baltimoresun.com

« Some stuff | Main | A new arrival »

Coupling

Those nouns that swing both ways really vex copy editors.

Over at the Testy Copy Editors discussion board, the perennial concern over whether couple should be treated as a singular or plural has surfaced again. (If you’re not a member, you can sit in the visitors’ gallery and watch the debate.) That this should come up at all can be attributed to two factors entirely independent of grammar. The first is the copy editor’s yearning for one-rule-fits-all principles; everything is either right or wrong, and there is no need for discretion. The second is the tendency to act on what one recollects from one’s Associated Press Stylebook, acquired during the second Eisenhower administration.

Couple, like many collective nouns, is either singular or plural, depending on context. The AP rule is actually quite clear and reasonable:

“When used in the sense of two people, the word takes plural verbs and pronouns: The couple were married Saturday and left Sunday for their honeymoon. They will return in two weeks.

“In the sense of a single unit, use a singular verb: Each couple was asked to give $10.

You’ll notice that the sneaky AP omits whether the pronouns should be singular or plural when the noun is singular. Is that $10 their contribution or its contribution? If you balk at using a neuter pronoun for human beings, swallow your objections to the singular noun/plural pronoun construction, or rewrite the sentence as a plural.

A second issue about couple comes up in an inquiry from a reader of this blog (and bless all of you who write and comment):

Many journalists, especially sports writers, leave out the preposition "of" in Phrases like "a couple batters" (in a baseball game) instead of writing "a couple of batters." "A couple batters" seems fragmented to me when I expect to see the prepositional phrase "of batters." To me, it's sloppy writing, but I am not sure that it is actually ungrammatical.

It is both sloppy writing and ungrammatical. Idiomatic English requires the preposition of with couple. Omission of the preposition is a casual or colloquial usage. The people who adopt it in writing are either uninformed (highly likely) or devoted to a misguided effort at breezy writing (also highly likely, and not inconsistent with the former).

You are welcome to sneer at them.

 

Posted by John McIntyre at 9:40 AM | | Comments (4)
        

Comments

With regards to "The couple were married..." I have an urget to write it as "The couple was married..." Wouldn't either way be acceptable?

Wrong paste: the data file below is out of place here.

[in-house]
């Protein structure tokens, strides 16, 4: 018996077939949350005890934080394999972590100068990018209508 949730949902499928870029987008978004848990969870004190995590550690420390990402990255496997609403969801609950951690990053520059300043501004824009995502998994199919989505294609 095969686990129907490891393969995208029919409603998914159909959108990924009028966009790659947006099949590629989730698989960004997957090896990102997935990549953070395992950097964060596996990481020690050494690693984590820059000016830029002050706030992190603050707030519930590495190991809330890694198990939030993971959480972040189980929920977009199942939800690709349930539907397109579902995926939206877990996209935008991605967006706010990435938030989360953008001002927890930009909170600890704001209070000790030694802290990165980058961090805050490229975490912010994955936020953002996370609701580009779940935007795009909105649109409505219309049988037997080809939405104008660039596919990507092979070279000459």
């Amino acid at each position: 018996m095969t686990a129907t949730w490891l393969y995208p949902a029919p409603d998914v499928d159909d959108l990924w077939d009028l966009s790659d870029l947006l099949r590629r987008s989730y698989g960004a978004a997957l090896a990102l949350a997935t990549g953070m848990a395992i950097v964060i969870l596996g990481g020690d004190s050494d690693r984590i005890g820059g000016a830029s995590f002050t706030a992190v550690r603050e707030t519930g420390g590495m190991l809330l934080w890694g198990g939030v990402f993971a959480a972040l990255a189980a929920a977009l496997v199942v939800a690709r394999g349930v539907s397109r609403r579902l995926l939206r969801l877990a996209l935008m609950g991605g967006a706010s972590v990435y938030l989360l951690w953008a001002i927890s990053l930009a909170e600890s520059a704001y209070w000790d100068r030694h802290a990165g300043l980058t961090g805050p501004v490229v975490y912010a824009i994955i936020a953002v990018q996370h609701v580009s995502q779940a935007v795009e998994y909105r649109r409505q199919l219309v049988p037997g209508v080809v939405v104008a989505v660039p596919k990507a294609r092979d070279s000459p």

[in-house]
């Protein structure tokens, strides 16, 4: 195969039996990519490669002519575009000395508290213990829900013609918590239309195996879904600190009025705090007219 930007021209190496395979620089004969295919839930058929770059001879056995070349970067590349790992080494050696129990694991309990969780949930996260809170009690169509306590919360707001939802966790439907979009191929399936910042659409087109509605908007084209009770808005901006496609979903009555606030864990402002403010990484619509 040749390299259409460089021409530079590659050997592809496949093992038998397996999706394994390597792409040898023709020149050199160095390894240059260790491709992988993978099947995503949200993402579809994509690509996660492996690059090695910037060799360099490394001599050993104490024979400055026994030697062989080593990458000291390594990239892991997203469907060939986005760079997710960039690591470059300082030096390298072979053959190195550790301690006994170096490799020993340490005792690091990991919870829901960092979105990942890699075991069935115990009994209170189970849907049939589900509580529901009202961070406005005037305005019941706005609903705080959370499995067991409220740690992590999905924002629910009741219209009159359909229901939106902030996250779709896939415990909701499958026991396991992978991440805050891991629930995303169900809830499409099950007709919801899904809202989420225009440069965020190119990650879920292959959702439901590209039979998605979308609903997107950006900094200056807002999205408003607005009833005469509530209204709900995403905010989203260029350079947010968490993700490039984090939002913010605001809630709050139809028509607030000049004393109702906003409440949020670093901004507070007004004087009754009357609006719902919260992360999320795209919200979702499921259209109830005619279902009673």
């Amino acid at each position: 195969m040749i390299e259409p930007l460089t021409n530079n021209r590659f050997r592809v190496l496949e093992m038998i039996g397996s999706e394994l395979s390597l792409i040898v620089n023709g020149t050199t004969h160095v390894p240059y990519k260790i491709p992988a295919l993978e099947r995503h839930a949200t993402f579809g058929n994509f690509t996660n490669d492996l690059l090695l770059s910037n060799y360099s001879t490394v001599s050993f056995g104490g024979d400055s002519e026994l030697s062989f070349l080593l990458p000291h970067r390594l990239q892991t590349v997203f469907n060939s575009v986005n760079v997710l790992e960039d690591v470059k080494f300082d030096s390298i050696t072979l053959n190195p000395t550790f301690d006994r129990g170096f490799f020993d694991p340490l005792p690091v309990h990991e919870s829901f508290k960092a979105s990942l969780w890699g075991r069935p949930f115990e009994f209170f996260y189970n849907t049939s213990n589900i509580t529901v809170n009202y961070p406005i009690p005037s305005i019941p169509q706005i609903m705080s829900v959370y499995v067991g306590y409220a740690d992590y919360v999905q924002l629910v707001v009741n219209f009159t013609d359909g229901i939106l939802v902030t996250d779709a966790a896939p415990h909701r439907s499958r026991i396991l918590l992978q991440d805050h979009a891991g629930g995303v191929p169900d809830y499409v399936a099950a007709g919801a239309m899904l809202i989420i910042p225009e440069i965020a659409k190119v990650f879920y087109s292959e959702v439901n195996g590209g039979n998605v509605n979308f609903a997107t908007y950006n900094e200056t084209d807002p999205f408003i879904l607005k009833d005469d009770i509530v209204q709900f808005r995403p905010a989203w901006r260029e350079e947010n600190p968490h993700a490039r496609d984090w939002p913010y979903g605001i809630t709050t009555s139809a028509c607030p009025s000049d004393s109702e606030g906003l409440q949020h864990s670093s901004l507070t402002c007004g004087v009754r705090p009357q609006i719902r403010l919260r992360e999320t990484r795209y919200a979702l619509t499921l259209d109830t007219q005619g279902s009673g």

JEM: Yes, either way, depending on context and your intention.

I do sneer at them; they have earned my heartfelt sneers, not to mention scoffs. And in conclusion, may I just point out that there are, horrible dictu, plenty of people who deserve the neuter pronoun. There is a Democrat candidate who wants to be President.....

And then, of course, there are other idioms which mangle one's sense of number.

Consider: "Many a student use coffee to gain extra study hours." (Source: )

Augh.

A tangent with regard to those "couple of batters": The word couple has a long history of use to mean "a few," and it would be futile to object to such usage in casual speech. But for the careful writer, the word is best restricted to a matched pair. The word derives from the Latin copula, to join (from which we also get copulate). A part is coupled to its counterpart: plug and socket, nut and bolt, pipe and fitting. Two batters (or other like objects) do not a couple make, unless they are in some way connected.

Post a comment

(If you haven't left a comment here before, you may need to be approved by the site owner before your comment will appear. Until then, it won't appear on the entry. Thanks for waiting.)

Verification (needed to reduce spam):

About John McIntyre
John McIntyre, mild-mannered editor for a great metropolitan newspaper, has fussed over writers’ work, to sporadic expressions of gratitude, for thirty years. He is The Sun’s night content production manager and former head of its copy desk. He also teaches editing at Loyola University Maryland. A former president of the American Copy Editors Society, a native of Kentucky, a graduate of Michigan State and Syracuse, and a moderate prescriptivist, he writes about language, journalism, and arbitrarily chosen topics. If you are inspired by a spirit of contradiction, comment on the posts or write to him at john.mcintyre@baltsun.com.
Baltimore Sun Facebook page
-- ADVERTISEMENT --

Most Recent Comments
Sign up for FREE local news alerts
Get free Sun alerts sent to your mobile phone.*
Get free Baltimore Sun mobile alerts
Sign up for local news text alerts

Returning user? Update preferences.
Sign up for more Sun text alerts
*Standard message and data rates apply. Click here for Frequently Asked Questions.
Stay connected